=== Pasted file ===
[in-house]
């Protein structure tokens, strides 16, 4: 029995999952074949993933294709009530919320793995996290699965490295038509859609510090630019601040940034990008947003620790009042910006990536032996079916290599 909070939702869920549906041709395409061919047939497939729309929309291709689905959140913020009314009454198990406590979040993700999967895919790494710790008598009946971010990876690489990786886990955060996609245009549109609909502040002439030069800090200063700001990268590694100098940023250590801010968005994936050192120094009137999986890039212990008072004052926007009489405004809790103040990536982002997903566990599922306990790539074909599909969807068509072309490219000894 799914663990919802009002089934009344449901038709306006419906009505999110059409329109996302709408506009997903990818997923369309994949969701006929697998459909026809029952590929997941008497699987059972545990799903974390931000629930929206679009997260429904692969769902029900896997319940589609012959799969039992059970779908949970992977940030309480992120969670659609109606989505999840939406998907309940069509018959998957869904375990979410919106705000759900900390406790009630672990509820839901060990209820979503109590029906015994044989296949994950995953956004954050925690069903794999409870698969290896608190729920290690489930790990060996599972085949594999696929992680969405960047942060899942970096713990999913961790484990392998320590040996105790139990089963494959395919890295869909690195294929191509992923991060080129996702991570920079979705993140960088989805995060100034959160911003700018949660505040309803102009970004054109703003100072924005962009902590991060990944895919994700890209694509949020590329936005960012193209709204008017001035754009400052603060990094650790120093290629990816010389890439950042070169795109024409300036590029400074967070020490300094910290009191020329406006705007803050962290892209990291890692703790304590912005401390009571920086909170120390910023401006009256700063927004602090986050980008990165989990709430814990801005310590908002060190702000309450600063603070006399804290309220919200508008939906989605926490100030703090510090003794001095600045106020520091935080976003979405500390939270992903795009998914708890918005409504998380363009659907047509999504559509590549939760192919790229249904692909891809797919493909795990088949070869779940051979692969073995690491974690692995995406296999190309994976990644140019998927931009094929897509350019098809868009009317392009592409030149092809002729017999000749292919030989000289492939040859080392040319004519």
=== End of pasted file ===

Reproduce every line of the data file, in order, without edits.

[in-house]
């Protein structure tokens, strides 16, 4: 029995999952074949993933294709009530919320793995996290699965490295038509859609510090630019601040940034990008947003620790009042910006990536032996079916290599 909070939702869920549906041709395409061919047939497939729309929309291709689905959140913020009314009454198990406590979040993700999967895919790494710790008598009946971010990876690489990786886990955060996609245009549109609909502040002439030069800090200063700001990268590694100098940023250590801010968005994936050192120094009137999986890039212990008072004052926007009489405004809790103040990536982002997903566990599922306990790539074909599909969807068509072309490219000894 799914663990919802009002089934009344449901038709306006419906009505999110059409329109996302709408506009997903990818997923369309994949969701006929697998459909026809029952590929997941008497699987059972545990799903974390931000629930929206679009997260429904692969769902029900896997319940589609012959799969039992059970779908949970992977940030309480992120969670659609109606989505999840939406998907309940069509018959998957869904375990979410919106705000759900900390406790009630672990509820839901060990209820979503109590029906015994044989296949994950995953956004954050925690069903794999409870698969290896608190729920290690489930790990060996599972085949594999696929992680969405960047942060899942970096713990999913961790484990392998320590040996105790139990089963494959395919890295869909690195294929191509992923991060080129996702991570920079979705993140960088989805995060100034959160911003700018949660505040309803102009970004054109703003100072924005962009902590991060990944895919994700890209694509949020590329936005960012193209709204008017001035754009400052603060990094650790120093290629990816010389890439950042070169795109024409300036590029400074967070020490300094910290009191020329406006705007803050962290892209990291890692703790304590912005401390009571920086909170120390910023401006009256700063927004602090986050980008990165989990709430814990801005310590908002060190702000309450600063603070006399804290309220919200508008939906989605926490100030703090510090003794001095600045106020520091935080976003979405500390939270992903795009998914708890918005409504998380363009659907047509999504559509590549939760192919790229249904692909891809797919493909795990088949070869779940051979692969073995690491974690692995995406296999190309994976990644140019998927931009094929897509350019098809868009009317392009592409030149092809002729017999000749292919030989000289492939040859080392040319004519």